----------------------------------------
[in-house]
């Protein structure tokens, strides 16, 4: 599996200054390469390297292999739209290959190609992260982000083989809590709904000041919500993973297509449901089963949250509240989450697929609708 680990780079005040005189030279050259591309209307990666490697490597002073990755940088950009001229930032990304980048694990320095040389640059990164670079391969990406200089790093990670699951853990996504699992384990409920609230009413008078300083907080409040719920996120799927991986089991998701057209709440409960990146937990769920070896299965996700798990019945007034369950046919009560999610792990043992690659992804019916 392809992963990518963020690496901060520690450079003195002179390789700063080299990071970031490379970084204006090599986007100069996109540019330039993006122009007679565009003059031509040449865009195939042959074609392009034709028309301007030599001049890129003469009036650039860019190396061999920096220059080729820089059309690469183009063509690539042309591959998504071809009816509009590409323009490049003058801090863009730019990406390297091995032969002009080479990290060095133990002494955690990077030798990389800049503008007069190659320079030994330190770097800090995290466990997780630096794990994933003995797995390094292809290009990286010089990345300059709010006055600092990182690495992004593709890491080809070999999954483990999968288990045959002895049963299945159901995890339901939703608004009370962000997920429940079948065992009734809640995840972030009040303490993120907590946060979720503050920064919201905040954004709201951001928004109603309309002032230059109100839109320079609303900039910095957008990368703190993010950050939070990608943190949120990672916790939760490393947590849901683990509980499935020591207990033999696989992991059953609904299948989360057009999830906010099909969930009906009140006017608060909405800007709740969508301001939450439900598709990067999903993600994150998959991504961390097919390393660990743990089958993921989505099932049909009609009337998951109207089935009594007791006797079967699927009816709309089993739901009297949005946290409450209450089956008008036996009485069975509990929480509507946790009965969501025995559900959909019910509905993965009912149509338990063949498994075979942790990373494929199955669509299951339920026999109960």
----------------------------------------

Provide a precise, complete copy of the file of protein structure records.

[in-house]
């Protein structure tokens, strides 16, 4: 599996200054390469390297292999739209290959190609992260982000083989809590709904000041919500993973297509449901089963949250509240989450697929609708 680990780079005040005189030279050259591309209307990666490697490597002073990755940088950009001229930032990304980048694990320095040389640059990164670079391969990406200089790093990670699951853990996504699992384990409920609230009413008078300083907080409040719920996120799927991986089991998701057209709440409960990146937990769920070896299965996700798990019945007034369950046919009560999610792990043992690659992804019916 392809992963990518963020690496901060520690450079003195002179390789700063080299990071970031490379970084204006090599986007100069996109540019330039993006122009007679565009003059031509040449865009195939042959074609392009034709028309301007030599001049890129003469009036650039860019190396061999920096220059080729820089059309690469183009063509690539042309591959998504071809009816509009590409323009490049003058801090863009730019990406390297091995032969002009080479990290060095133990002494955690990077030798990389800049503008007069190659320079030994330190770097800090995290466990997780630096794990994933003995797995390094292809290009990286010089990345300059709010006055600092990182690495992004593709890491080809070999999954483990999968288990045959002895049963299945159901995890339901939703608004009370962000997920429940079948065992009734809640995840972030009040303490993120907590946060979720503050920064919201905040954004709201951001928004109603309309002032230059109100839109320079609303900039910095957008990368703190993010950050939070990608943190949120990672916790939760490393947590849901683990509980499935020591207990033999696989992991059953609904299948989360057009999830906010099909969930009906009140006017608060909405800007709740969508301001939450439900598709990067999903993600994150998959991504961390097919390393660990743990089958993921989505099932049909009609009337998951109207089935009594007791006797079967699927009816709309089993739901009297949005946290409450209450089956008008036996009485069975509990929480509507946790009965969501025995559900959909019910509905993965009912149509338990063949498994075979942790990373494929199955669509299951339920026999109960």